Federal Regulators Seek Buyer for First Republic Bank as Stocks Plummet

Federal regulators are working to find a buyer for First Republic Bank, a San Francisco-based lender, as the bank’s stock continues to plummet.[0] The bank’s shares dropped by roughly 75% last week after it was revealed that customers withdrew over $100 billion in deposits during the recent banking sector turmoil. A $30 billion rescue package from 11 of the largest banks in the US in March was not enough to quell investors’ worries about the bank’s finances.[0] First Republic Bank is likely in its last day as a going concern, and its stocks have plunged since the company’s earnings announcement showed a loss of $100 billion in deposits in just one month after the Silicon Valley Bank’s collapse triggered a flight from several large regionals.[1] The development came days after First Republic Bank’s stock plunged when the bank said its customers withdrew $102 billion in the first quarter of the year, more than half of the $176 billion it held in deposits at the end of 2022.[2] It has been scrambling to shore itself up with $92 billion in loans from the government, as well as a $30 billion temporary infusion from a consortium of big banks, including JPMorgan Chase, PNC, and Bank of America.[2] Preventing a government takeover can be achieved through a sale to a larger bank.[2]

Federal regulators have asked several high-powered banks, including JPMorgan Chase, PNC Financial Services Group, US Bancorp, and Bank of America to submit final bids for First Republic Bank by Sunday after gauging initial interest earlier in the week.[3] If no deal with a private bank is reached, the Federal Deposit Insurance Corp. (FDIC) might need to take full ownership of First Republic itself. First Republic Bank can be brought under the control of FDIC, which can subsequently sell its assets to another private bank in a prompt manner. If no agreement is reached, regulators have the option of seizing First Republic and taking ownership of the bank.

The fall of Silicon Valley Bank brought immense stress upon the 29th-largest US bank, Signature Bank, which ultimately collapsed. Last month, the US faced banking sector issues as Silicon Valley Bank, ranked as the 16th largest lender, failed – marking the largest US bank collapse since 2008. The impact of the failure was not contained to Silicon Valley Bank, and share prices of many midsize banks tumbled. First Republic, similar to Silicon Valley Bank, is a medium-sized lender in the United States.[4] In March, a group of 11 US banks stepped forward to pump $30bn into First Republic in an attempt to stabilize the business.[5] JP Morgan was among them.[6]

If JP Morgan were to acquire First Republic Bank, it would need a special government waiver to add more to the more than 10% of all US bank deposits it already holds. JPMorgan is one of the few large banks that has accumulated over 10% of deposits across the country, which disqualifies them from acquiring another institution that takes deposits according to US regulations.[6] To enable the largest bank of the country to expand further, the authorities would need to make a special exemption.[7]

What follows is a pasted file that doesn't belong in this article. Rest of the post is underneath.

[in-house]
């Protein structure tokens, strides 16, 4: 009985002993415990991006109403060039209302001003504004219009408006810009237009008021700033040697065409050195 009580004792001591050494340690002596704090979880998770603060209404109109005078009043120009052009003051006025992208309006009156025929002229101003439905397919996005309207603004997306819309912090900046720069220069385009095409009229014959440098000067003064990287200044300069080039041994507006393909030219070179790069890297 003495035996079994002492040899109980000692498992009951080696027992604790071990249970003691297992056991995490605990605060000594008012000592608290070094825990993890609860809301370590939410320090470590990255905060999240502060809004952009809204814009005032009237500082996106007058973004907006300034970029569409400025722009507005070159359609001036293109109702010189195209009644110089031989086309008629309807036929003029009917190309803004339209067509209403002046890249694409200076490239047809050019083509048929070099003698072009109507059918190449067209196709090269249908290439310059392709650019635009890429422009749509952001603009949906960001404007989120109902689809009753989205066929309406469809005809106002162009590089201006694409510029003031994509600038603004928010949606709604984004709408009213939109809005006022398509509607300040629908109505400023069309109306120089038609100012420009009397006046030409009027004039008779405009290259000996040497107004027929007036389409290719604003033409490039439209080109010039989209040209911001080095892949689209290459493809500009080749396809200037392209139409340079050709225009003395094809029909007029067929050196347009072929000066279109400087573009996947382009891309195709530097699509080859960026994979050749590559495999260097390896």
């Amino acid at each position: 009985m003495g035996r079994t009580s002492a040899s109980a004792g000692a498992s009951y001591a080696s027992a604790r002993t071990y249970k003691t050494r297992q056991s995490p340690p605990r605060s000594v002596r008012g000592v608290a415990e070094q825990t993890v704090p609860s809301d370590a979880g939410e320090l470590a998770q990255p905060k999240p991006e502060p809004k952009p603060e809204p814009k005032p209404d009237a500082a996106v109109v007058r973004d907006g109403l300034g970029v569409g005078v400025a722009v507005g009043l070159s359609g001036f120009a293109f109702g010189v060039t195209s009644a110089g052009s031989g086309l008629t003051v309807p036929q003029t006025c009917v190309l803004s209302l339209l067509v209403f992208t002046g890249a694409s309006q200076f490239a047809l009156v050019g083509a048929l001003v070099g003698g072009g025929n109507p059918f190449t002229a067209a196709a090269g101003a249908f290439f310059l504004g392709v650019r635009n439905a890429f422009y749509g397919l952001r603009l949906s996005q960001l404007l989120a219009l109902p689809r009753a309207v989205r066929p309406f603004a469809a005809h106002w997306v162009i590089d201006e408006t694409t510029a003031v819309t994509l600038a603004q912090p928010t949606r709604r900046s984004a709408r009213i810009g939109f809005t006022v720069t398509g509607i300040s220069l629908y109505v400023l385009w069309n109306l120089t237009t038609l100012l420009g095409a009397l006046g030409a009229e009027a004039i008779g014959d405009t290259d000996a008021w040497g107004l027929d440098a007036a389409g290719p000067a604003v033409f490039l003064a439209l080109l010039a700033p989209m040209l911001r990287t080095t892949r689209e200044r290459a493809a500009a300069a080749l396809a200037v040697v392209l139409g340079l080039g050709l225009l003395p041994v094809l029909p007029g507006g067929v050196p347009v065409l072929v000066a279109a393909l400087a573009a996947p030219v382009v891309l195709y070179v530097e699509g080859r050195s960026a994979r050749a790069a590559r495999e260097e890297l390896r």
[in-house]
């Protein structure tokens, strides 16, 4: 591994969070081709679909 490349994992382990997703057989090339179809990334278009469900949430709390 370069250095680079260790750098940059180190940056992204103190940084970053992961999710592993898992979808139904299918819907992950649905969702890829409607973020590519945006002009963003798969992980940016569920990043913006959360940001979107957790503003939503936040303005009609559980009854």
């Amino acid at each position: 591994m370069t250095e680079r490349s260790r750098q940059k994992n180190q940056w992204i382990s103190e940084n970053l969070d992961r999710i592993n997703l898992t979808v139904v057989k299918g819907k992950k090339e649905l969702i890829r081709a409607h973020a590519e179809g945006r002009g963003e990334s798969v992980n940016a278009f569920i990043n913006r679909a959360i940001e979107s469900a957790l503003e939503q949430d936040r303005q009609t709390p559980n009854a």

The FDIC wants to avoid another full receivership, and is not concerned with the preferred equity or debt recovery.[4] As investors in First Republic, all forms of capital will suffer impairment.[4] The FDIC aims to prevent further depletion of its deposit insurance fund, which has already suffered a loss of $22.5 billion due to the collapse of regional banks.[4] That is why discussions are around pooling equity from several banks to capitalize some sort of bankruptcy remote vehicle where the First Republic Bank assets can be dumped.[4] The First Republic auction may end a tumultuous period for mid-sized US banks.[3] Following the collapse of Silicon Valley Bank earlier this year, the focus has shifted towards First Republic as the most vulnerable aspect of the US banking industry.[3] The bank’s stocks plummeted by 90% in the previous month, and worsened even more this week due to First Republic’s revelation of their critical condition.[3]

0. “Federal regulators race to seize and sell First Republic Bank” ABC News, 29 Apr. 2023, https://abcnews.go.com/Business/federal-regulators-race-seize-sell-republic-bank/story?id=98962248

1. “Pre-Farewell to First Republic” The American Prospect, 28 Apr. 2023, https://prospect.org/economy/2023-04-28-pre-farewell-first-republic/

2. “Regulators rushing to sell S.F.’s First Republic Bank amid fears of collapse, report says” San Francisco Chronicle, 29 Apr. 2023, https://www.sfchronicle.com/bayarea/article/first-republic-bank-17994980.php

3. “Big banks including JPMorgan Chase, Bank of America asked for final bids on First Republic” CNBC, 29 Apr. 2023, https://www.cnbc.com/2023/04/29/first-republic-frc-jpmorgan-chase-bank-of-america-asked-for-bids.html

4. “First Republic: When Preferred Equity Goes To Zero, Part 2 (NYSE:FRC)” Seeking Alpha, 29 Apr. 2023, https://seekingalpha.com/article/4598081-first-republic-when-preferred-equity-goes-to-zero-part-2

5. “First Republic makes last ditch bid to find rescue deal” BBC, 30 Apr. 2023, https://www.bbc.com/news/business-65441302

6. “Time running out for US financial firms to bid for ailing bank First Republic” The Guardian, 30 Apr. 2023, https://www.theguardian.com/business/2023/apr/30/time-running-out-for-us-financial-firms-to-bid-for-ailing-bank-first-republic

7. “FDIC asks banks that want troubled First Republic Bank to submit bids by Sunday” The Mercury News, 29 Apr. 2023, https://www.mercurynews.com/2023/04/29/fdic-asks-banks-for-final-first-republic-bids-due-sunday/